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A musical perspective

A musical perspective
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Cellist Sarah Rommel recently mesmerised the audience at SOTA Resonance Festival presented by British Airways at the Trident The fest had two unique...

Cellist Sarah Rommel recently mesmerised the audience at SOTA Resonance Festival presented by British Airways at the Trident. The fest had two unique programmes, ‘The Berlin Concert’ and ‘The Vienna Concert’. Sarah began cello at age 12 and is a graduate of the Curtis Institute of Music, where she studied with Peter Wiley. She recently graduated from the USC Thornton School of Music where she studied with Ralph Kirshbaum.

Sarah is a top-prize winner of the 2014 George Enescu International Cello Competition in Romania. She is the recipient of several grants and awards including a Williamson Foundation Grant, Frank Huntington Beebe Fund Grant, and Jack Kent Cooke Young Artist Award. Sarah has actively participated in the Piatigorsky International Cello Festival, Academie Musicale de Villecroze, and IMS Prussia Cove and has worked closely with such professors as David Geringas, Gary Hoffman, and Frans Helmerson.

She has been invited to perform at festivals such as Music from Angel Fire, NM, Music in May Festival, Santa Cruz Chamber Players, Chamber Music Palisades, Chamber Music Sedona, as well as Caramoor’s Evnin Rising Stars Series, Chamber Music New Zealand, Ravinia’s Steans Music Institute, Yellow Barn and Marlboro Music.

Excerpts from an interview

What was your aim to achieve by this collaboration with ‘State Of The Art’ (SOTA)?
I was looking forward to meeting new musicians and make music with them. I was also looking forward to seeing my friends, Timothy and Shruti! The most important thing liked to achieve, however, was to spark curiosity and interest of classical music in Hyderabad, to make this music accessible and fun, and to establish a relationship with the community that resonates in an impactful way.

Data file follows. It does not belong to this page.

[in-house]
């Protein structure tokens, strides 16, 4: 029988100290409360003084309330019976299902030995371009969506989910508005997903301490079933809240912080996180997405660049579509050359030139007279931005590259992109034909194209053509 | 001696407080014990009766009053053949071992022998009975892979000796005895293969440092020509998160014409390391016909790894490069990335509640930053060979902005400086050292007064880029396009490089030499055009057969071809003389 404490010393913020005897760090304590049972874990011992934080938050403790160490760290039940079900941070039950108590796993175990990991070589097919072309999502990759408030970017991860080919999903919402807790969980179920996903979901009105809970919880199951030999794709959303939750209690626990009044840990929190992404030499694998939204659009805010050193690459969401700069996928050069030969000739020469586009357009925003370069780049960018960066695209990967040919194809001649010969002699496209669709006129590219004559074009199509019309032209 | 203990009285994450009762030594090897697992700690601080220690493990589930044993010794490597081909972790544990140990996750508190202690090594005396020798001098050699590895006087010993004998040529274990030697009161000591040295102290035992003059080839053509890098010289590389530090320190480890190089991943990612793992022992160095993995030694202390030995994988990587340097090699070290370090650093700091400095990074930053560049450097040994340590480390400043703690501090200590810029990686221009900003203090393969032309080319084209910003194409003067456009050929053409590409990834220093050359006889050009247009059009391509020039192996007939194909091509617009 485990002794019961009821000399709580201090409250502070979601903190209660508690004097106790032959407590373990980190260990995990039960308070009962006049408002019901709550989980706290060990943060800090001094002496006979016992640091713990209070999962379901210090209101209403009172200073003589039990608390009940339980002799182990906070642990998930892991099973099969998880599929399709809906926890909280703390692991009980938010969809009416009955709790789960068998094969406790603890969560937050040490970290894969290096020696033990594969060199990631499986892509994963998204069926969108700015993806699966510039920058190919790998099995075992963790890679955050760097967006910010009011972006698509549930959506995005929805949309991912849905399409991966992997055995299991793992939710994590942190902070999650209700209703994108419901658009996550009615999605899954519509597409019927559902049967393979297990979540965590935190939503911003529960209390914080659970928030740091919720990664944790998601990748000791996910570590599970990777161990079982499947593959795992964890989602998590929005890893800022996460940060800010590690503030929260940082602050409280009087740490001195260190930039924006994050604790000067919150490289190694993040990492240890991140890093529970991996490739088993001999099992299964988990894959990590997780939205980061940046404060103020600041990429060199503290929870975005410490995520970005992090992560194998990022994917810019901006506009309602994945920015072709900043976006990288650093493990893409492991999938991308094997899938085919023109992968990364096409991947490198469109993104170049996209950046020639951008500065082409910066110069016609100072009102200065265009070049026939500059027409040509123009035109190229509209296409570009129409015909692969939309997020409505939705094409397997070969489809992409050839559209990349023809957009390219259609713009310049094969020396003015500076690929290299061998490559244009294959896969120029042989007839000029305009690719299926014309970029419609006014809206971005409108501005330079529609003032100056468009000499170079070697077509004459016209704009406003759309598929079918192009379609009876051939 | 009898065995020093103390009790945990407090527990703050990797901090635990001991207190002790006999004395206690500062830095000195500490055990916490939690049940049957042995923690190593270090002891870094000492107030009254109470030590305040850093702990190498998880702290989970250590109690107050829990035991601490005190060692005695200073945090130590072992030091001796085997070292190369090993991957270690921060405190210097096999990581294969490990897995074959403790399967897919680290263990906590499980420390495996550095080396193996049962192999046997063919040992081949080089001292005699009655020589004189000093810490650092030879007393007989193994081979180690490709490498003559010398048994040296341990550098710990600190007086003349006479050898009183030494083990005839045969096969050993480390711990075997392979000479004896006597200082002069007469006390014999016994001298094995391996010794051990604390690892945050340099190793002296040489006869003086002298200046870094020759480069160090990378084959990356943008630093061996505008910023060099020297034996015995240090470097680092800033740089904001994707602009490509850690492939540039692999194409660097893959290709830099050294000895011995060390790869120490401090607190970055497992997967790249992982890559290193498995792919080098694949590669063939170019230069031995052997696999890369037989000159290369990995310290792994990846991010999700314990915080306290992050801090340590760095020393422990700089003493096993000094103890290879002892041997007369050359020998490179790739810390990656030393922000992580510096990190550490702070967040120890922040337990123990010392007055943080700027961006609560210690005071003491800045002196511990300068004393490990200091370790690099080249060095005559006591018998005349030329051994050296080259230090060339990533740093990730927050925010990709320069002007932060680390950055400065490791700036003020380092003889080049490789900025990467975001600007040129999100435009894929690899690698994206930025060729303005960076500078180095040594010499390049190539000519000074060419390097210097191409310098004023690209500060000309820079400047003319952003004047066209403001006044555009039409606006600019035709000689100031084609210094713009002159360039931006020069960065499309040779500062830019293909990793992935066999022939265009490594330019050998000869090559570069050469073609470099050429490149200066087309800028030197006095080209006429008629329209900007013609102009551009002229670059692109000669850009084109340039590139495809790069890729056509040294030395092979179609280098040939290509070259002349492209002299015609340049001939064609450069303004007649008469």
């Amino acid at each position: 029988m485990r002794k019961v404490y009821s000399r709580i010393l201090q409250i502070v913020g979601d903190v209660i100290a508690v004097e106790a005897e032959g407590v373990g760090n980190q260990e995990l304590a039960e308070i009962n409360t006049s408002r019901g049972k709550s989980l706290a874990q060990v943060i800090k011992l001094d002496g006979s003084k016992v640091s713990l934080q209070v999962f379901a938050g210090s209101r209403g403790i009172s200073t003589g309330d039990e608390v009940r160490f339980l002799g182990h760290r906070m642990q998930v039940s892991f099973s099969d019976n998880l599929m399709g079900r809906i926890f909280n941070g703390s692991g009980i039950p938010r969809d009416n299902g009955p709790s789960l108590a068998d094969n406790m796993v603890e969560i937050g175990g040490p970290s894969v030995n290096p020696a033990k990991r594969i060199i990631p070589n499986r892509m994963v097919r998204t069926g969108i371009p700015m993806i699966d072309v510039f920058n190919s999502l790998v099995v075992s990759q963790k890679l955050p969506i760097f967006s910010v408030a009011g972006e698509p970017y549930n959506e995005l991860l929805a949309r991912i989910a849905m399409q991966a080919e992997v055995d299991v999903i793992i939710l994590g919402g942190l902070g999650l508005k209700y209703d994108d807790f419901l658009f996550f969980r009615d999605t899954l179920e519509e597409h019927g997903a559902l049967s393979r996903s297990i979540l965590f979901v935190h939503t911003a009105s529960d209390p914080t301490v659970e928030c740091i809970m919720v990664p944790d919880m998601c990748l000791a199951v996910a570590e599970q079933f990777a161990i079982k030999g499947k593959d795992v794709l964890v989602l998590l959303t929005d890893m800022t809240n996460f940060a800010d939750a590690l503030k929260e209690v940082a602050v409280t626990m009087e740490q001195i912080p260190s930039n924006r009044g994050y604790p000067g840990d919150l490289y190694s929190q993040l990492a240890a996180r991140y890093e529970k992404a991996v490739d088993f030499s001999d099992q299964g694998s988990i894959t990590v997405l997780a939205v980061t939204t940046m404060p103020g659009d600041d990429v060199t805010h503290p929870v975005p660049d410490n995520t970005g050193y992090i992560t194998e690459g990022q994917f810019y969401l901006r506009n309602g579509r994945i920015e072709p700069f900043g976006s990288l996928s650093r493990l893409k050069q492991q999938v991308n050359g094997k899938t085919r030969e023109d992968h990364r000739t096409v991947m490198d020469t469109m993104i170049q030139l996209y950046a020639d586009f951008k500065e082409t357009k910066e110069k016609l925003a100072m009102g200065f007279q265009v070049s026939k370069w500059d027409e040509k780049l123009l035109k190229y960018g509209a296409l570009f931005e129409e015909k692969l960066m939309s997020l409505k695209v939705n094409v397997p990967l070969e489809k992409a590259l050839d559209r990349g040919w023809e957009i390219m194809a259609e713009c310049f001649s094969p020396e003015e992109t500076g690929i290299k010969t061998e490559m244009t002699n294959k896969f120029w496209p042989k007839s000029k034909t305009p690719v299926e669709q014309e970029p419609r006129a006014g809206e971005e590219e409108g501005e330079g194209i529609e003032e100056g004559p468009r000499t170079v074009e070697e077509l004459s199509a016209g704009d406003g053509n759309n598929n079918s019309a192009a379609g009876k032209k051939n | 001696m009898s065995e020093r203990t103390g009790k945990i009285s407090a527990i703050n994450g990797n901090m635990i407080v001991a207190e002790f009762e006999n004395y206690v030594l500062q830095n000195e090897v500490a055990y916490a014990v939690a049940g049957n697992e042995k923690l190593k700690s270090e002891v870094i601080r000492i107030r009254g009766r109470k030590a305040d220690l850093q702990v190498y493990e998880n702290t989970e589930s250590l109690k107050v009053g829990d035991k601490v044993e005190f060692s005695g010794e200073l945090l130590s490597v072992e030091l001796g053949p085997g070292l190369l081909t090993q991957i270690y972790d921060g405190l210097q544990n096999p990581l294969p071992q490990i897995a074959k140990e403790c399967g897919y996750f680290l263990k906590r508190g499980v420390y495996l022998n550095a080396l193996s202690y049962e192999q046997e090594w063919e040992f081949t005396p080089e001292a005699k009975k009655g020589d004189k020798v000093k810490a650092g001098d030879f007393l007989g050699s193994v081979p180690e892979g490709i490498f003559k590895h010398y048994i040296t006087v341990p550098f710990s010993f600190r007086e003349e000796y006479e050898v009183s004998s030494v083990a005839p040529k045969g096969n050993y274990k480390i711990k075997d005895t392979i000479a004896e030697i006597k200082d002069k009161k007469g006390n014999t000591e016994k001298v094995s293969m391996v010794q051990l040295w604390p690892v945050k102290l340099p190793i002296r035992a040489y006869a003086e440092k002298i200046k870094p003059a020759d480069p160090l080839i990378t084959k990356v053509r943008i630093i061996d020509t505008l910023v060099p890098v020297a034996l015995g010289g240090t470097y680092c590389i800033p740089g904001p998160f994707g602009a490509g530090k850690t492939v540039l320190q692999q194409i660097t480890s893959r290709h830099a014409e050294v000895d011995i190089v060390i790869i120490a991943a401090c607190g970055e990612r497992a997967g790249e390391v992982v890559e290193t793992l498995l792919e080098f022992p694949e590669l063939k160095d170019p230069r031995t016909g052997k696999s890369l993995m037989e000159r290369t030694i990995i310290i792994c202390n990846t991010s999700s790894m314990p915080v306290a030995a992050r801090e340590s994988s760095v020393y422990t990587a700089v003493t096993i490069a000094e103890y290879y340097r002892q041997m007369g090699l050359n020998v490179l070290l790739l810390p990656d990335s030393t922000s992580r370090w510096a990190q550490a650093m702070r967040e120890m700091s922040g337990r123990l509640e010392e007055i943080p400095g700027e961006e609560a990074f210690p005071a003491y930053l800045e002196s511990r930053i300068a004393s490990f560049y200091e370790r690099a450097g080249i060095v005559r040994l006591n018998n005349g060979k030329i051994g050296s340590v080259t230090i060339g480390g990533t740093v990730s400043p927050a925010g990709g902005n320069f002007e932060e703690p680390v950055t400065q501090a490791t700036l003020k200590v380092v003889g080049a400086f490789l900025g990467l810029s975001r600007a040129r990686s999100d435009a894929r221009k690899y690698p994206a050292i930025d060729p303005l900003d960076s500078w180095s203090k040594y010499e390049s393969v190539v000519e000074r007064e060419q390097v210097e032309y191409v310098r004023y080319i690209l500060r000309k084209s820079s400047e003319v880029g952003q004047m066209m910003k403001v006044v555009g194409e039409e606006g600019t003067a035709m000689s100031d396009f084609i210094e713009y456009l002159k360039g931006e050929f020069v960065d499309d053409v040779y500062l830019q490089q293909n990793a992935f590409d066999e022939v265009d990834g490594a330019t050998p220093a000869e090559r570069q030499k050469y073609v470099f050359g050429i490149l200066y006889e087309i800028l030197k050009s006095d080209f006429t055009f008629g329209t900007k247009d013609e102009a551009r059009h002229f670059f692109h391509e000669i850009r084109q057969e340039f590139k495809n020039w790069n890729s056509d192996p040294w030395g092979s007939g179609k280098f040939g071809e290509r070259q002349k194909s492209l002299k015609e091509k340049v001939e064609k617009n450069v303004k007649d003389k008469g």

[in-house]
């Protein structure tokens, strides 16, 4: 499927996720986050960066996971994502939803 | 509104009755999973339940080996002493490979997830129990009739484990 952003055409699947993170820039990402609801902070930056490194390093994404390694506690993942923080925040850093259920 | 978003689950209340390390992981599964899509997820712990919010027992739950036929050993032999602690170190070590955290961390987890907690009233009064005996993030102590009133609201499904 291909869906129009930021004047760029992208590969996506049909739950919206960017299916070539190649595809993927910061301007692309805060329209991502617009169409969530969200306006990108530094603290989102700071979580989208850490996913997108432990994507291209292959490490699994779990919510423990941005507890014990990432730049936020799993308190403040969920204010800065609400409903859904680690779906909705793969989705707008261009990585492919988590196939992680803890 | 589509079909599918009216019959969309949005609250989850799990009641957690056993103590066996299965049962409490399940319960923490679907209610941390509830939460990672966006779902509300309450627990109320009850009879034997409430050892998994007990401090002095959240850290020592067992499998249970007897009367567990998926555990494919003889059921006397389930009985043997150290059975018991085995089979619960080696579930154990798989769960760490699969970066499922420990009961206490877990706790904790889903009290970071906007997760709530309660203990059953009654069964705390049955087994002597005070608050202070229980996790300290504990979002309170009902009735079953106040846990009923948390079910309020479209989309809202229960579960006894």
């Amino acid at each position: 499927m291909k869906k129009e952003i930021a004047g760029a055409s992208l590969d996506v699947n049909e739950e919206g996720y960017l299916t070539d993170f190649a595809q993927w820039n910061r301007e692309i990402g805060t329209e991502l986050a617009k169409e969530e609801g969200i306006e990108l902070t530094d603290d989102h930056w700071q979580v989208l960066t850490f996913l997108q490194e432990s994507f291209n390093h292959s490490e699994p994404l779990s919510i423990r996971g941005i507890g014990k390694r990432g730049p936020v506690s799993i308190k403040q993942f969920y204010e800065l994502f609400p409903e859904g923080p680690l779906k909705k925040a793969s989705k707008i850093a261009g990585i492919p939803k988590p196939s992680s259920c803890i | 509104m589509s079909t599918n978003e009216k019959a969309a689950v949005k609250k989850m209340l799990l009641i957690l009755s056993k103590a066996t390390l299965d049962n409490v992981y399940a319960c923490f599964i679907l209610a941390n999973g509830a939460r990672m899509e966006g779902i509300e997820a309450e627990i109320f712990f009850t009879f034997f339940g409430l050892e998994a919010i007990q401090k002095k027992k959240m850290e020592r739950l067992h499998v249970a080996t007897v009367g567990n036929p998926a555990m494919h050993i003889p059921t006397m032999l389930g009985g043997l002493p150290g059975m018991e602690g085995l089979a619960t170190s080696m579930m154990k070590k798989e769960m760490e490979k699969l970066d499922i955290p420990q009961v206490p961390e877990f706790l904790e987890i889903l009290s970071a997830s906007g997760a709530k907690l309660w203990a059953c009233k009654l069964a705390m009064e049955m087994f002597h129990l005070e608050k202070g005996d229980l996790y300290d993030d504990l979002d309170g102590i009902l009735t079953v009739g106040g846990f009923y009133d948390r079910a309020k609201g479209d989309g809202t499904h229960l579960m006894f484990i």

What inspired you to associate with SOTA?
The biggest inspiration is Timothy, of course! I met him in 2015 at a music festival in Vermont. SOTA, at the time, was just an idea beginning to develop, but his passion and commitment to making it happen were contagious and I immediately expressed an interest in taking part. To be associated with a music festival from its inception is a rare opportunity and I wanted to be a part of the journey and development of bringing Western classical music to India through SOTA.

You must be travelling across the globe to perform for your concerts. Could you tell us what motivates you?
Learning and continuous development motivate me. Making music is a life-long pursuit, and the opportunities that arise to make music with many different collaborators means constant changing and adapting. The same can be said when you travel to a new country or experience a new culture! So, music making and travelling often go hand-in-hand.

How do you think the Indian Western classical music scene has evolved over the years?
A part of my eagerness to come to India is to delve into this question a bit more. The fact that I can’t answer this question is already part of the problem! I’m excited to see what kind of influence SOTA has on the Indian western classical music scene.

What is your opinion on Indian music culture? Do you have a favourite artist/band that stands out?
I’m embarrassed to admit that I don’t know much about Indian music culture! And, I wish to know more. I think cross-culture collaborations are successful when both sides are able to offer and share what they’re proud of, so I want to encourage our audience members, and anyone impacted by SOTA, to share their favourite Indian artists and musicians with me.

Which destination is at the top of your bucket list to visit it next?
My partner and I love to travel, so both of our bucket lists are quite long. We have, however, decided on where we’d like to travel this year: Slovenia and Central Asia. Both are off the beaten path destinations and culturally very interesting, not to mention very beautiful!

What are your top five destinations of all time?
Aside from India, of course, I’d love to go to the Faroe Islands, Morocco, Kenya, and see all of the National Parks in the United States.

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